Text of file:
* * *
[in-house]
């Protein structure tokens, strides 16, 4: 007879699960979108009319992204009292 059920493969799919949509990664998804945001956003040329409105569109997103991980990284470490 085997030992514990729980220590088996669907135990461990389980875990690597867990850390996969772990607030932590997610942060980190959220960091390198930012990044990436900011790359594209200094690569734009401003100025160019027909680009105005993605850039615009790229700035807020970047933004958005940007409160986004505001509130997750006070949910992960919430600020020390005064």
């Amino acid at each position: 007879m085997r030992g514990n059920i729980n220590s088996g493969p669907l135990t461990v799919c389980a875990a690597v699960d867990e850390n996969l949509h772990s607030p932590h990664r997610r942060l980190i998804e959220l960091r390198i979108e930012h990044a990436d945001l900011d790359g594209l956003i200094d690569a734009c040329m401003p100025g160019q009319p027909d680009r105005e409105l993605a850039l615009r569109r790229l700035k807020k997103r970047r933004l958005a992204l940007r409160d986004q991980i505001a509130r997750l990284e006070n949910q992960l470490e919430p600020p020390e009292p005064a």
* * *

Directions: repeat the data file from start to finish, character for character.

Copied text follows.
[in-house]
């Protein structure tokens, strides 16, 4: 007879699960979108009319992204009292 059920493969799919949509990664998804945001956003040329409105569109997103991980990284470490 085997030992514990729980220590088996669907135990461990389980875990690597867990850390996969772990607030932590997610942060980190959220960091390198930012990044990436900011790359594209200094690569734009401003100025160019027909680009105005993605850039615009790229700035807020970047933004958005940007409160986004505001509130997750006070949910992960919430600020020390005064």
């Amino acid at each position: 007879m085997r030992g514990n059920i729980n220590s088996g493969p669907l135990t461990v799919c389980a875990a690597v699960d867990e850390n996969l949509h772990s607030p932590h990664r997610r942060l980190i998804e959220l960091r390198i979108e930012h990044a990436d945001l900011d790359g594209l956003i200094d690569a734009c040329m401003p100025g160019q009319p027909d680009r105005e409105l993605a850039l615009r569109r790229l700035k807020k997103r970047r933004l958005a992204l940007r409160d986004q991980i505001a509130r997750l990284e006070n949910q992960l470490e919430p600020p020390e009292p005064a």